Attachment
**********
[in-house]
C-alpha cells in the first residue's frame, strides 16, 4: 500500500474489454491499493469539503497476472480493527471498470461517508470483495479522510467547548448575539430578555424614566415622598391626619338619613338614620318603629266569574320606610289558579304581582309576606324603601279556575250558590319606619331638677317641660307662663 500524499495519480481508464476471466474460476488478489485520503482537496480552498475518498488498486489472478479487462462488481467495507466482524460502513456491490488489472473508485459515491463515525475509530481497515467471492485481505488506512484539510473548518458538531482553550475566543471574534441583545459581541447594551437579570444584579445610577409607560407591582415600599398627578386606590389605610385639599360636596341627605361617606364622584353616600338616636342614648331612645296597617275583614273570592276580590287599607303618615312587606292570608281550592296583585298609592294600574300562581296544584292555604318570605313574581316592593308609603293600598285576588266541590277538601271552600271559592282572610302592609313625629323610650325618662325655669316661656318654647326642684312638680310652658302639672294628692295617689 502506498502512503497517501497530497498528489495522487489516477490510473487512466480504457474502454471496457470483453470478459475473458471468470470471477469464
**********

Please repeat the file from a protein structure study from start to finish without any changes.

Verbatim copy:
[in-house]
C-alpha cells in the first residue's frame, strides 16, 4: 500500500474489454491499493469539503497476472480493527471498470461517508470483495479522510467547548448575539430578555424614566415622598391626619338619613338614620318603629266569574320606610289558579304581582309576606324603601279556575250558590319606619331638677317641660307662663 500524499495519480481508464476471466474460476488478489485520503482537496480552498475518498488498486489472478479487462462488481467495507466482524460502513456491490488489472473508485459515491463515525475509530481497515467471492485481505488506512484539510473548518458538531482553550475566543471574534441583545459581541447594551437579570444584579445610577409607560407591582415600599398627578386606590389605610385639599360636596341627605361617606364622584353616600338616636342614648331612645296597617275583614273570592276580590287599607303618615312587606292570608281550592296583585298609592294600574300562581296544584292555604318570605313574581316592593308609603293600598285576588266541590277538601271552600271559592282572610302592609313625629323610650325618662325655669316661656318654647326642684312638680310652658302639672294628692295617689 502506498502512503497517501497530497498528489495522487489516477490510473487512466480504457474502454471496457470483453470478459475473458471468470470471477469464